In class we briefly mentioned Botulinum toxin type A (Botox), a drug produced from the same toxin that causes a life-threatening type of food poisoning called botulism. Botox is most commonly known for its temporary smoothing of facial wrinkles.  However, there are several other uses for the muscle paralyzing drug. I found research papers discussing the use of Botox treating hyperhidrosis (excessive sweating) and even migraines.  For the website listing additional uses for Botox, click here.  The research papers are cited below.

  •  Marc Heckmann, M.D., AndrĂ©s O. Ceballos-Baumann, M.D., and Gerd Plewig, M.D. “Botulinum Toxin A for Axillary Hyperhidrosis (Excessive Sweating)” The New England Journal of Medicine 2001; 344:488-493. 15 Feb 2001. Web. 21 January 2014.
  • Silberstein, S.  Mathew, N. Saper, J. Jenkins, S. “Botulinum Toxin Type A as a Migraine Preventive Treatment” Headache: The Journal of Head and Face Pain Volume 40, Issue 6, pages 445–450, June 2000. Web. 22 January 2014

Thursday, March 13, 2014

Can Bacteria Be Used to Clean Up Oil Spills?
Yes! New experiments are being conducted which reveal that within the right conditions, marine bacteria can be used to clean up a considerable amount of oil. This idea holds great potential as an environmentally-friendly method to clean up after oil spills.  Read more about it here.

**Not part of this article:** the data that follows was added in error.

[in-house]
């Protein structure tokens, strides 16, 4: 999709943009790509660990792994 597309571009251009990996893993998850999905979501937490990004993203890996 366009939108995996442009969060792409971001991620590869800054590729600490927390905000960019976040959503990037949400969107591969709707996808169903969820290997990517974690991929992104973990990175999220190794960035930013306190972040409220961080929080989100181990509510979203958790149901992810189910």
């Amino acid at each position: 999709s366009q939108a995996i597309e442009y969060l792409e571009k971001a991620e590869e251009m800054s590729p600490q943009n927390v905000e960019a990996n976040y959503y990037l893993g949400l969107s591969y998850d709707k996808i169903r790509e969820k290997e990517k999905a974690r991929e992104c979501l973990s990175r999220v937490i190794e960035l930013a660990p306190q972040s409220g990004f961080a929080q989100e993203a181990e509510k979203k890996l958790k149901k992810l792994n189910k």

Where's Waldo? (The Octopus).

It's pretty well known that octopuses use camouflage as a defense mechanism.  But how exactly do they do this?  And what are the limits of their abilities?  Check out this video, complete with over the top science-drama music, to get a better idea of how cephlapod's chromatophores allow them to achieve such impressive camouflage feats, as well as seeking some pretty cool footage.

Traumatic Insemination

Today I presented on polymorphism leading to speciation in side-blotched lizards, but this topic was the runner up when I was picking.  It seems too outrageous and horrifying to waste.  Wikipedia is a great place to start learning about bed bugs that penetrate directly into the abdomen with their penises, penis fencing, and snail's love darts.

For a more comprehensive look and much denser reading, here is the scientific paper I read:

Hygiene Hypothesis

I talked on the Hygiene Hypothesis today briefly. Here is   
the link to the article I read and a wiki page that does
a decent job summarizing it.                                      

More information about Triclosan

Today I spoke about Triclosan in class, however due to time constraints, I was unable to really cite any sources. A few people seemed interested in finding out more information, so I wrote up a little paragraph summarizing some of the main points, and provided links to my sources.

I happen to think that it's a good looking molecule